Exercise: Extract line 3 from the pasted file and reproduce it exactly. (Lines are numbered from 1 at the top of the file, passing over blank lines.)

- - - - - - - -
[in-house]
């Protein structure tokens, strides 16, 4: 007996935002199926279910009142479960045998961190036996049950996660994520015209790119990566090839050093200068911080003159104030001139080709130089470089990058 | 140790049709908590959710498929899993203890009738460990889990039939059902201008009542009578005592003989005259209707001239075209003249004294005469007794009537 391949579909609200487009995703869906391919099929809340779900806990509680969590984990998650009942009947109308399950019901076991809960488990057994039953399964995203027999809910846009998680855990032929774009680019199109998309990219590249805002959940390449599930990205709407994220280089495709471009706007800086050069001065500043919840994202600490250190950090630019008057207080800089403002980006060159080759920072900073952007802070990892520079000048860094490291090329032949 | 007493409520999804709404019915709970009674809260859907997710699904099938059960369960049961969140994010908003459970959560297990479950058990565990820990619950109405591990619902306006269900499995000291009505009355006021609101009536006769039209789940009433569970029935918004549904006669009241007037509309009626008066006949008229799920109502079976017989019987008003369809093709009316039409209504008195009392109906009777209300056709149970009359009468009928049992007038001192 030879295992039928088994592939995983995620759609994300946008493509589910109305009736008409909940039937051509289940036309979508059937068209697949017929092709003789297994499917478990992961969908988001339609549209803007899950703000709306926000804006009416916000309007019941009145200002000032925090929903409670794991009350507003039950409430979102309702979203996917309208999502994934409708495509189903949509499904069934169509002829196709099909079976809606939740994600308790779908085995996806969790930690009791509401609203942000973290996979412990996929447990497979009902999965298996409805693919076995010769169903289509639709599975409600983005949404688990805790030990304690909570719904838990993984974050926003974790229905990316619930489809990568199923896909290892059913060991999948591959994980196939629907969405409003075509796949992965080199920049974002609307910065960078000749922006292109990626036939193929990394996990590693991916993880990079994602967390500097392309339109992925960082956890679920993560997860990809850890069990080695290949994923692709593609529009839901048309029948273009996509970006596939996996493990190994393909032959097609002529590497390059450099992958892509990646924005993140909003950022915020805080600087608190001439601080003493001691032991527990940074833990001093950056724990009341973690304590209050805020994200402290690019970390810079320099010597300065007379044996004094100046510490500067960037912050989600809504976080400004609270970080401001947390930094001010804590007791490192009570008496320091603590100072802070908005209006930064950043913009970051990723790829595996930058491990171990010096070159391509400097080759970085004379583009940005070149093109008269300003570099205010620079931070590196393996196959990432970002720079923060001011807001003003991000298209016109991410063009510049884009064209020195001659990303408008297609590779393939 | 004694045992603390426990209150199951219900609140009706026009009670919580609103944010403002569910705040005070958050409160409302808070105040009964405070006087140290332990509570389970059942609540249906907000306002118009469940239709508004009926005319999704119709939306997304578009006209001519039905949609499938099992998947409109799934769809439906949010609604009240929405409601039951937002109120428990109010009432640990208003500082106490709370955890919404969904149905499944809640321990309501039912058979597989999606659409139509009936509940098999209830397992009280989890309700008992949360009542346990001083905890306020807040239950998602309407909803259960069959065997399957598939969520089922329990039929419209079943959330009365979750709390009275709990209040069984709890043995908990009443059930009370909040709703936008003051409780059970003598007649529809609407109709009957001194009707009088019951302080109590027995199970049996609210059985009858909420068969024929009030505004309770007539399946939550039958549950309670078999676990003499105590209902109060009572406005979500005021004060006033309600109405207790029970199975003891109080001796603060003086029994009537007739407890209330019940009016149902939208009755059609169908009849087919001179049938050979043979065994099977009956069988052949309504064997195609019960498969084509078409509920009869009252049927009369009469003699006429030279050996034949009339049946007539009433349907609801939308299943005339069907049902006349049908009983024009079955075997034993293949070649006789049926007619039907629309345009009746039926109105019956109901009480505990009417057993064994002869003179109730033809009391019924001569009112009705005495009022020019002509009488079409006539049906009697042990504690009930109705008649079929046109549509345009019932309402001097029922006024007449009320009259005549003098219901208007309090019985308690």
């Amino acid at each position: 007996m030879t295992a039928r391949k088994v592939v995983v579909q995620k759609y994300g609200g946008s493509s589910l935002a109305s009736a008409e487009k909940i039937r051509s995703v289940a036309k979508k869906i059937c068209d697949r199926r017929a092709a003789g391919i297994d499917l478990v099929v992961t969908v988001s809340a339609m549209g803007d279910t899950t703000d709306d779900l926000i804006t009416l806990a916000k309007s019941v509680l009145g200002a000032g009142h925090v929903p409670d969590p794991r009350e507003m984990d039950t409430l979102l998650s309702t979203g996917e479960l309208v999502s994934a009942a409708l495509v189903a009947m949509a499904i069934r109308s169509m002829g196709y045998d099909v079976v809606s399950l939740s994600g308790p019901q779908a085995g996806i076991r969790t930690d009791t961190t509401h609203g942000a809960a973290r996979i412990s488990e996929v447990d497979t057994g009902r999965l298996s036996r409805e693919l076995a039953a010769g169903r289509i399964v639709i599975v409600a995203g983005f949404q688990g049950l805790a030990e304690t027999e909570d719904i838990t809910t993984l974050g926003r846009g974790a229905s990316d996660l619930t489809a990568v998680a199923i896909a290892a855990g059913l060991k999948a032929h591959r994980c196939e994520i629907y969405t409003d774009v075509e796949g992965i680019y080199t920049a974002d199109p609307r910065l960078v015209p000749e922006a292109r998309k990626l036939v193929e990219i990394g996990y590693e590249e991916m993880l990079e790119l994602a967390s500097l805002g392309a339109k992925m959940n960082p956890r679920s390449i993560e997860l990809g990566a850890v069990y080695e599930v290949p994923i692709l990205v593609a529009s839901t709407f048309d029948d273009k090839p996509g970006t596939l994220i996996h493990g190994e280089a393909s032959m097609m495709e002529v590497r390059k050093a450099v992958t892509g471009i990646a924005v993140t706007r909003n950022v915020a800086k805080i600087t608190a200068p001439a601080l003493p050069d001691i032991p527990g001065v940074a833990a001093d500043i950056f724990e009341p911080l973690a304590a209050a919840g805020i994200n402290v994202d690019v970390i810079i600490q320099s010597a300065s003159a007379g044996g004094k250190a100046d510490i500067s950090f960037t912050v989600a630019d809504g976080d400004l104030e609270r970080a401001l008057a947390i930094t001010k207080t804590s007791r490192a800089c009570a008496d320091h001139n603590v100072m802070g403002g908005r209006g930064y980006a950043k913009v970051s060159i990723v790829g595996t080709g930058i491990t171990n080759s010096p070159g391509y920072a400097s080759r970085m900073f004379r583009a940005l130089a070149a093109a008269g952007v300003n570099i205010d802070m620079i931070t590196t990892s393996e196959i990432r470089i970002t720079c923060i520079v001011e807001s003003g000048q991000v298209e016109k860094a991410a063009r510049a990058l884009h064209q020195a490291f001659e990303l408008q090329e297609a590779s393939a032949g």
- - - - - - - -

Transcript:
């Amino acid at each position: 007996m030879t295992a039928r391949k088994v592939v995983v579909q995620k759609y994300g609200g946008s493509s589910l935002a109305s009736a008409e487009k909940i039937r051509s995703v289940a036309k979508k869906i059937c068209d697949r199926r017929a092709a003789g391919i297994d499917l478990v099929v992961t969908v988001s809340a339609m549209g803007d279910t899950t703000d709306d779900l926000i804006t009416l806990a916000k309007s019941v509680l009145g200002a000032g009142h925090v929903p409670d969590p794991r009350e507003m984990d039950t409430l979102l998650s309702t979203g996917e479960l309208v999502s994934a009942a409708l495509v189903a009947m949509a499904i069934r109308s169509m002829g196709y045998d099909v079976v809606s399950l939740s994600g308790p019901q779908a085995g996806i076991r969790t930690d009791t961190t509401h609203g942000a809960a973290r996979i412990s488990e996929v447990d497979t057994g009902r999965l298996s036996r409805e693919l076995a039953a010769g169903r289509i399964v639709i599975v409600a995203g983005f949404q688990g049950l805790a030990e304690t027999e909570d719904i838990t809910t993984l974050g926003r846009g974790a229905s990316d996660l619930t489809a990568v998680a199923i896909a290892a855990g059913l060991k999948a032929h591959r994980c196939e994520i629907y969405t409003d774009v075509e796949g992965i680019y080199t920049a974002d199109p609307r910065l960078v015209p000749e922006a292109r998309k990626l036939v193929e990219i990394g996990y590693e590249e991916m993880l990079e790119l994602a967390s500097l805002g392309a339109k992925m959940n960082p956890r679920s390449i993560e997860l990809g990566a850890v069990y080695e599930v290949p994923i692709l990205v593609a529009s839901t709407f048309d029948d273009k090839p996509g970006t596939l994220i996996h493990g190994e280089a393909s032959m097609m495709e002529v590497r390059k050093a450099v992958t892509g471009i990646a924005v993140t706007r909003n950022v915020a800086k805080i600087t608190a200068p001439a601080l003493p050069d001691i032991p527990g001065v940074a833990a001093d500043i950056f724990e009341p911080l973690a304590a209050a919840g805020i994200n402290v994202d690019v970390i810079i600490q320099s010597a300065s003159a007379g044996g004094k250190a100046d510490i500067s950090f960037t912050v989600a630019d809504g976080d400004l104030e609270r970080a401001l008057a947390i930094t001010k207080t804590s007791r490192a800089c009570a008496d320091h001139n603590v100072m802070g403002g908005r209006g930064y980006a950043k913009v970051s060159i990723v790829g595996t080709g930058i491990t171990n080759s010096p070159g391509y920072a400097s080759r970085m900073f004379r583009a940005l130089a070149a093109a008269g952007v300003n570099i205010d802070m620079i931070t590196t990892s393996e196959i990432r470089i970002t720079c923060i520079v001011e807001s003003g000048q991000v298209e016109k860094a991410a063009r510049a990058l884009h064209q020195a490291f001659e990303l408008q090329e297609a590779s393939a032949g």